Walton pumps up the volume with a fresh angle on systemic racism and freedom of expression. This is a firecracker
Publishers Weekly
Walton's fabulous debut novel is an utterly fresh take on finding one's voice, on systemic racism and sexism, and on freedom of expression. That these heavy subjects don't weigh down this hugely entertaining novel are testament to Walton's deftness and skill
O, The Oprah Magazine
By turns playful and serious, and always wonderfully entertaining, The Final Revival of Opal & Nev is a fascinating account of a woman's search for her father and of the music business in the 1960s and early 70s. The immensely gifted Dawnie Walton creates a vivid chorus of voices as she tells the story of Opal's journey from a church in Detroit to the stage in New York where everything changes. This novel rocks.
Margot Livesey
[An] absorbing tale bursting with colour . . . One for fans of Daisy Jones and The Six
Cosmopolitan
[Layered] in both its organization and its impact, Dawnie Walton's novel tells the story of '70s musicians Opal and Nev and is alternatingly structured as an oral history and recurring editors' notes from a journalist assembling the twisty, politically inflected tale
Vogue US
Presented as an oral history of a cult band on the verge of reappraisal, Walton's debut is also a smart, sharp take on white privilege and who owns whose voice
The i
Delicious and deep ... a rollicking tale of 1970s New York - but with a fascinating twist
Elle US
Dawnie Walton's The Final Revival Of Opal & Nev is one of the most immersive novels I've ever read. This is largely because of Walton's skill at letting so many people talk in so many different ways. Voices are marshalled from across America, and then across the Atlantic, and blended seamlessly into a tale about black culture, black women, American capitalism. This is a thrilling work of polyphony -- a first novel, that reads like the work of an old hand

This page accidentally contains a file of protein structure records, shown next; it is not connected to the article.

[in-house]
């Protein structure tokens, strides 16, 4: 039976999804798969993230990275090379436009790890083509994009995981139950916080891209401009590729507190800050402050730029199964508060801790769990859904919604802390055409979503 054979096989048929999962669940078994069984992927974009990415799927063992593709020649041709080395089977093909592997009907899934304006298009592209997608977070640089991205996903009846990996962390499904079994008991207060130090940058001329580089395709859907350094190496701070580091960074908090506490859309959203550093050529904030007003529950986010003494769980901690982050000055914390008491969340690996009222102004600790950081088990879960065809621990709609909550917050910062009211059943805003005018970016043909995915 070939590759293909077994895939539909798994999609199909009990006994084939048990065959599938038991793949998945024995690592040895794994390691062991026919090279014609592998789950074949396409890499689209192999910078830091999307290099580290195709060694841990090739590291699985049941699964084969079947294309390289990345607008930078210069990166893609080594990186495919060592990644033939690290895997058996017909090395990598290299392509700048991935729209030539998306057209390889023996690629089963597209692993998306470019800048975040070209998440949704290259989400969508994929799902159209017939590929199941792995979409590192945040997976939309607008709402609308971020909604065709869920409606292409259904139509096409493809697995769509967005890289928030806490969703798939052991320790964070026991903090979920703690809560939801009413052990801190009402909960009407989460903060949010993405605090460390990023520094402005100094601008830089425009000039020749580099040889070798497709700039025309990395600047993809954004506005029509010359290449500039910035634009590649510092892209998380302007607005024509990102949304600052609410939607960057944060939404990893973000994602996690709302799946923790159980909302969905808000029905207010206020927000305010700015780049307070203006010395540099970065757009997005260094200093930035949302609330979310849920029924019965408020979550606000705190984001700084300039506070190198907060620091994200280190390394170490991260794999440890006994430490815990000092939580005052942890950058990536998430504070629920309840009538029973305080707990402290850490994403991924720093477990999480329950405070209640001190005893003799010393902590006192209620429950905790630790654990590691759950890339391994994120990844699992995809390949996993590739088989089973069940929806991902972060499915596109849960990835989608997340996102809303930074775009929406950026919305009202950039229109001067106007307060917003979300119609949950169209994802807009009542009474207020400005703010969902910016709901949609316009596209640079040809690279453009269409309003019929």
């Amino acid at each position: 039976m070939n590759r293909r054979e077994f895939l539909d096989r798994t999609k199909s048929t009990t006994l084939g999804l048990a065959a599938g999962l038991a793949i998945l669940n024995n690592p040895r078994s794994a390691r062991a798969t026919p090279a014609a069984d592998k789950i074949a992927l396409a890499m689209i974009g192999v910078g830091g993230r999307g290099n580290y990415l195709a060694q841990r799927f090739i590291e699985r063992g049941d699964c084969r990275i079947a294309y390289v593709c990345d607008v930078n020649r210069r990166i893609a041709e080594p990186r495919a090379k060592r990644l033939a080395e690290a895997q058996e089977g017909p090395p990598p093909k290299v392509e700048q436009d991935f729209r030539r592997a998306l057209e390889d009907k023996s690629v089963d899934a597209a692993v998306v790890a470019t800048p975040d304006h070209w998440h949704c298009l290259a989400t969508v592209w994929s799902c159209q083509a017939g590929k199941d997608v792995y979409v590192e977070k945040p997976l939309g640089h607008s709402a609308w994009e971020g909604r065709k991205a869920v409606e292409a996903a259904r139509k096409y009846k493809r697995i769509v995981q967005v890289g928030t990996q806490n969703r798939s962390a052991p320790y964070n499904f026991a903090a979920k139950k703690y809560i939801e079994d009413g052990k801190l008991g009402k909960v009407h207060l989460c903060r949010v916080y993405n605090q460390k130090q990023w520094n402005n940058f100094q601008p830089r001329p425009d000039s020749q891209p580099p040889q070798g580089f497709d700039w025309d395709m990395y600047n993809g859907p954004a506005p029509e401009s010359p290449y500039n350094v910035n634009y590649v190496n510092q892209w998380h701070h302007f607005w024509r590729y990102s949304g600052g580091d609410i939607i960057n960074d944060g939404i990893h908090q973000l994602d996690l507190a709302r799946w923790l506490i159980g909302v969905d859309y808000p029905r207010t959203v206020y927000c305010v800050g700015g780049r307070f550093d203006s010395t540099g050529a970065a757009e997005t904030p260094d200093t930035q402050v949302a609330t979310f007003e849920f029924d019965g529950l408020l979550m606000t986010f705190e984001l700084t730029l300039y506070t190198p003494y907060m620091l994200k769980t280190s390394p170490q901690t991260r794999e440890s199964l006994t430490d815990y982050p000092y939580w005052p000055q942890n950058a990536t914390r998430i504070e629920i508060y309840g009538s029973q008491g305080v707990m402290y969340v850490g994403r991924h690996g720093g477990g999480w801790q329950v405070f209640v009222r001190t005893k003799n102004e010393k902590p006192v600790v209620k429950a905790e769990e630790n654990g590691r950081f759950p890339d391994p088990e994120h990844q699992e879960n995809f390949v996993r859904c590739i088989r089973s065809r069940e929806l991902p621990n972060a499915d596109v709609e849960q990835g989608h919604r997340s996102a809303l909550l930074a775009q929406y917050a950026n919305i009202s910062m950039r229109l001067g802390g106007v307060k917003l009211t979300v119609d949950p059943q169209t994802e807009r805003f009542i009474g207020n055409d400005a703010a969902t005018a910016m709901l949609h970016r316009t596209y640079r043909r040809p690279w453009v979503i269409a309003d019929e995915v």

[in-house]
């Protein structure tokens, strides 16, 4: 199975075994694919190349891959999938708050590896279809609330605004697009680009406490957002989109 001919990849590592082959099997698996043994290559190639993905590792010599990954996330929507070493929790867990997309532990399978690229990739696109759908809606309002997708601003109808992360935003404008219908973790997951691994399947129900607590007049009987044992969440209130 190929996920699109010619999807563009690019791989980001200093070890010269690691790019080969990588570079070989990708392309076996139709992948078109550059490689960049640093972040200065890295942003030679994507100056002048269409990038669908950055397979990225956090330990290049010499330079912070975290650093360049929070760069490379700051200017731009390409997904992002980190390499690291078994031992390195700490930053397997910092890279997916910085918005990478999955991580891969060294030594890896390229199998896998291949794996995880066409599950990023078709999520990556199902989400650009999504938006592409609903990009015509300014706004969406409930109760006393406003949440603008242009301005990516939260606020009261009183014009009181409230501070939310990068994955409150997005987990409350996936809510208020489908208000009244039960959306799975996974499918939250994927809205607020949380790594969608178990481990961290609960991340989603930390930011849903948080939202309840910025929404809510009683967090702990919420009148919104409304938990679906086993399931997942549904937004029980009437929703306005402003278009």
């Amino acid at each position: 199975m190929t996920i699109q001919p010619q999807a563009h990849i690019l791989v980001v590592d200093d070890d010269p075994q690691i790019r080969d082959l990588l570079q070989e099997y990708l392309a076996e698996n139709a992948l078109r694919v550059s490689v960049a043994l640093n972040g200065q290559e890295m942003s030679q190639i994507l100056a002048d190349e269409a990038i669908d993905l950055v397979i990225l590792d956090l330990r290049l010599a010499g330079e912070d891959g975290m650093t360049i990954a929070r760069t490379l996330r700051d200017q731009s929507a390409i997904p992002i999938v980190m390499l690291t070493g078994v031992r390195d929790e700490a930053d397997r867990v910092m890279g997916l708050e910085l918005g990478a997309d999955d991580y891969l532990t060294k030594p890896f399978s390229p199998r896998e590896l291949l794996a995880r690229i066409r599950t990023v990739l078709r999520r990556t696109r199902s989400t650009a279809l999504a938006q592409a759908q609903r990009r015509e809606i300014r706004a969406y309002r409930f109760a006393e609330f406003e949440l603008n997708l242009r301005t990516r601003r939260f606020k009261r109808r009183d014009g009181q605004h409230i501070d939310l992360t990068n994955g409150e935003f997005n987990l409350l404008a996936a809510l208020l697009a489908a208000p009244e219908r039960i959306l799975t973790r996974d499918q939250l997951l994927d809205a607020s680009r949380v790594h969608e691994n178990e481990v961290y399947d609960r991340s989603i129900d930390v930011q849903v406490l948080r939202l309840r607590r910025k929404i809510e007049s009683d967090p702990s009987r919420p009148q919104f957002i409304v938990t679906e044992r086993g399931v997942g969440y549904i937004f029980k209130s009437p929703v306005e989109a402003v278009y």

Ta-Nehisi Coates
Fantastic. I so desperately wanted Opal Jewel to have existed; I wanted to have experienced her music first-hand. What I love most of all about this book, though, is the way Walton quite literally inserts a strong, bold Black rock musician into a history that's often discouraged us from shining, or from even entering at all. Magical
Zakiya Dalila Harris, author of THE OTHER BLACK GIRL
What a fresh, spirited book. The Final Revival of Opal & Nev has such a lived quality and its every character is so sharply observed, it's hard to believe this is a work of fiction. Then again, one is utterly transported by it: no matter how far away the reader is from the world of 1970s' New York rock and roll, we are let in to this generous, fascinating saga. A huge achievement
Caoilinn Hughes
The book bursts with clear-eyed takes on race, sex, and creativity that Walton unfurls in urgent, endlessly readable style
Entertainment Weekly
Like the best fiction, it feels truer and more mesmerizing than some true stories. It's a packed time capsule that doubles as a stick of dynamite
New York Times
Walton has penned a true wonder of a debut novel . . . her writing is impeccable
Library Journal
The quixotic Opal is a wonderfully flawed heroine and her frustration as a Black female singer denied a voice is particularly apposite. Fans of Daisy Jones & The Six will love it
Red